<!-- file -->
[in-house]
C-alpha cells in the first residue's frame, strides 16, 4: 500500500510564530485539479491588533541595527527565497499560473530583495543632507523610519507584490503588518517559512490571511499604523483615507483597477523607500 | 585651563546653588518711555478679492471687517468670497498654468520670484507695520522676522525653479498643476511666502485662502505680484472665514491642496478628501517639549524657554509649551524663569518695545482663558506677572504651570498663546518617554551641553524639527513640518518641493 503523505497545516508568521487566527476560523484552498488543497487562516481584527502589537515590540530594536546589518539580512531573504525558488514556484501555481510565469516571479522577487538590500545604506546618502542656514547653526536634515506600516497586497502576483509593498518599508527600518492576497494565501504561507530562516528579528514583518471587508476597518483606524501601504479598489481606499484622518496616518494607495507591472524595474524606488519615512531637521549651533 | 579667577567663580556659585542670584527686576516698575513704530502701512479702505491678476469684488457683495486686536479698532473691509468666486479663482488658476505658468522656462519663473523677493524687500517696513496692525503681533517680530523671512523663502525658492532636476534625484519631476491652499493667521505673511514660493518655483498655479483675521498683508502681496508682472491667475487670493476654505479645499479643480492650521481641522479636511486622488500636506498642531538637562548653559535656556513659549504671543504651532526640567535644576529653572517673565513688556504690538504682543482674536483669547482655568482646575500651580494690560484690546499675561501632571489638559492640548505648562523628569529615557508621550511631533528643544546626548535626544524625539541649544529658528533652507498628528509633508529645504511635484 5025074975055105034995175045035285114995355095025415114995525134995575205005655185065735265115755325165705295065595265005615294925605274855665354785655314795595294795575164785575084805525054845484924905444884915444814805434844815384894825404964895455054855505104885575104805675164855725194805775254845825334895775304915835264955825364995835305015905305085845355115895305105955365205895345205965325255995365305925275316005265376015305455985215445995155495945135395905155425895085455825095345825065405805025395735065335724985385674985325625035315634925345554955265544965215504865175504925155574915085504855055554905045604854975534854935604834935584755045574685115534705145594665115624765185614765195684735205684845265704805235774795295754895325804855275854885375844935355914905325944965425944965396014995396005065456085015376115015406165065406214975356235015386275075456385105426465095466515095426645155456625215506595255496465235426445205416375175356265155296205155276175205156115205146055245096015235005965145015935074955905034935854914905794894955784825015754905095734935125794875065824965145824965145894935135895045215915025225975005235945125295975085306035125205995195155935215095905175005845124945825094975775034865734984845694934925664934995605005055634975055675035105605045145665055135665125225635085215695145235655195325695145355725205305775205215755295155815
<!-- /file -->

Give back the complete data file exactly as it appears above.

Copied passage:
[in-house]
C-alpha cells in the first residue's frame, strides 16, 4: 500500500510564530485539479491588533541595527527565497499560473530583495543632507523610519507584490503588518517559512490571511499604523483615507483597477523607500 | 585651563546653588518711555478679492471687517468670497498654468520670484507695520522676522525653479498643476511666502485662502505680484472665514491642496478628501517639549524657554509649551524663569518695545482663558506677572504651570498663546518617554551641553524639527513640518518641493 503523505497545516508568521487566527476560523484552498488543497487562516481584527502589537515590540530594536546589518539580512531573504525558488514556484501555481510565469516571479522577487538590500545604506546618502542656514547653526536634515506600516497586497502576483509593498518599508527600518492576497494565501504561507530562516528579528514583518471587508476597518483606524501601504479598489481606499484622518496616518494607495507591472524595474524606488519615512531637521549651533 | 579667577567663580556659585542670584527686576516698575513704530502701512479702505491678476469684488457683495486686536479698532473691509468666486479663482488658476505658468522656462519663473523677493524687500517696513496692525503681533517680530523671512523663502525658492532636476534625484519631476491652499493667521505673511514660493518655483498655479483675521498683508502681496508682472491667475487670493476654505479645499479643480492650521481641522479636511486622488500636506498642531538637562548653559535656556513659549504671543504651532526640567535644576529653572517673565513688556504690538504682543482674536483669547482655568482646575500651580494690560484690546499675561501632571489638559492640548505648562523628569529615557508621550511631533528643544546626548535626544524625539541649544529658528533652507498628528509633508529645504511635484 5025074975055105034995175045035285114995355095025415114995525134995575205005655185065735265115755325165705295065595265005615294925605274855665354785655314795595294795575164785575084805525054845484924905444884915444814805434844815384894825404964895455054855505104885575104805675164855725194805775254845825334895775304915835264955825364995835305015905305085845355115895305105955365205895345205965325255995365305925275316005265376015305455985215445995155495945135395905155425895085455825095345825065405805025395735065335724985385674985325625035315634925345554955265544965215504865175504925155574915085504855055554905045604854975534854935604834935584755045574685115534705145594665115624765185614765195684735205684845265704805235774795295754895325804855275854885375844935355914905325944965425944965396014995396005065456085015376115015406165065406214975356235015386275075456385105426465095466515095426645155456625215506595255496465235426445205416375175356265155296205155276175205156115205146055245096015235005965145015935074955905034935854914905794894955784825015754905095734935125794875065824965145824965145894935135895045215915025225975005235945125295975085306035125205995195155935215095905175005845124945825094975775034865734984845694934925664934995605005055634975055675035105605045145665055135665125225635085215695145235655195325695145355725205305775205215755295155815